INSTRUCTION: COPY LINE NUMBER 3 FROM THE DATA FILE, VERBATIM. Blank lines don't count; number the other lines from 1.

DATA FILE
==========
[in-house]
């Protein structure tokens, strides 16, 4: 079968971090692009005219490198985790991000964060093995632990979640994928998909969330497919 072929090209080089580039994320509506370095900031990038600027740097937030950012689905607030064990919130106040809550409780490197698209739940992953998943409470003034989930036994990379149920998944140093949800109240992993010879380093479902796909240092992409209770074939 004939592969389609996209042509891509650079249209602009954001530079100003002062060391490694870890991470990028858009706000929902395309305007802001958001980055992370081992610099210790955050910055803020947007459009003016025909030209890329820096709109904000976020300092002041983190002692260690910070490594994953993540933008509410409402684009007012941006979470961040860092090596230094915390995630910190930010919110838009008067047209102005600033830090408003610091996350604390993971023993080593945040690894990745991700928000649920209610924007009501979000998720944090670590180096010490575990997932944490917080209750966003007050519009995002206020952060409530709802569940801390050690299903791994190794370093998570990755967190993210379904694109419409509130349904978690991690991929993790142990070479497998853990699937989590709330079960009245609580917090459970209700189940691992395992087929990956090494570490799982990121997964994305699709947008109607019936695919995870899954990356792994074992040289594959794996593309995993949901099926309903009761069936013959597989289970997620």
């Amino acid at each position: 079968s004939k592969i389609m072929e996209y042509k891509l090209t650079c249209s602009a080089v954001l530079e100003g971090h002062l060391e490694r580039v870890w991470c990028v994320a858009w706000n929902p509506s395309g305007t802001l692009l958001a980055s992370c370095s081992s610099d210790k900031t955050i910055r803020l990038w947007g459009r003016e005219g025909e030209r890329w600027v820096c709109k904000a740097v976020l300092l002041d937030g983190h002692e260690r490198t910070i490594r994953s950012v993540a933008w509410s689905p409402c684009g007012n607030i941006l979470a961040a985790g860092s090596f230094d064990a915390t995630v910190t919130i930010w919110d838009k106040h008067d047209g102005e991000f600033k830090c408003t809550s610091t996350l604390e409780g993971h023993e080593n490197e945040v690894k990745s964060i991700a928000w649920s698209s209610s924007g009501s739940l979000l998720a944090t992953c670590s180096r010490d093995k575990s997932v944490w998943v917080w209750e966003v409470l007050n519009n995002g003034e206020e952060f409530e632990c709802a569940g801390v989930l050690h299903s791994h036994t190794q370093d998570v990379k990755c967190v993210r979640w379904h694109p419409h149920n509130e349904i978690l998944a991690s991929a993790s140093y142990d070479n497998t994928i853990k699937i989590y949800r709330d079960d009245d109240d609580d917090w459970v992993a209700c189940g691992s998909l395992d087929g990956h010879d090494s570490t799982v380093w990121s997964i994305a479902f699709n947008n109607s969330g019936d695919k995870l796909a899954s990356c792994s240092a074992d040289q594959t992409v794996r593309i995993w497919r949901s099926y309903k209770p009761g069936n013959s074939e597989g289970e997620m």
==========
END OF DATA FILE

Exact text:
């Amino acid at each position: 079968s004939k592969i389609m072929e996209y042509k891509l090209t650079c249209s602009a080089v954001l530079e100003g971090h002062l060391e490694r580039v870890w991470c990028v994320a858009w706000n929902p509506s395309g305007t802001l692009l958001a980055s992370c370095s081992s610099d210790k900031t955050i910055r803020l990038w947007g459009r003016e005219g025909e030209r890329w600027v820096c709109k904000a740097v976020l300092l002041d937030g983190h002692e260690r490198t910070i490594r994953s950012v993540a933008w509410s689905p409402c684009g007012n607030i941006l979470a961040a985790g860092s090596f230094d064990a915390t995630v910190t919130i930010w919110d838009k106040h008067d047209g102005e991000f600033k830090c408003t809550s610091t996350l604390e409780g993971h023993e080593n490197e945040v690894k990745s964060i991700a928000w649920s698209s209610s924007g009501s739940l979000l998720a944090t992953c670590s180096r010490d093995k575990s997932v944490w998943v917080w209750e966003v409470l007050n519009n995002g003034e206020e952060f409530e632990c709802a569940g801390v989930l050690h299903s791994h036994t190794q370093d998570v990379k990755c967190v993210r979640w379904h694109p419409h149920n509130e349904i978690l998944a991690s991929a993790s140093y142990d070479n497998t994928i853990k699937i989590y949800r709330d079960d009245d109240d609580d917090w459970v992993a209700c189940g691992s998909l395992d087929g990956h010879d090494s570490t799982v380093w990121s997964i994305a479902f699709n947008n109607s969330g019936d695919k995870l796909a899954s990356c792994s240092a074992d040289q594959t992409v794996r593309i995993w497919r949901s099926y309903k209770p009761g069936n013959s074939e597989g289970e997620m």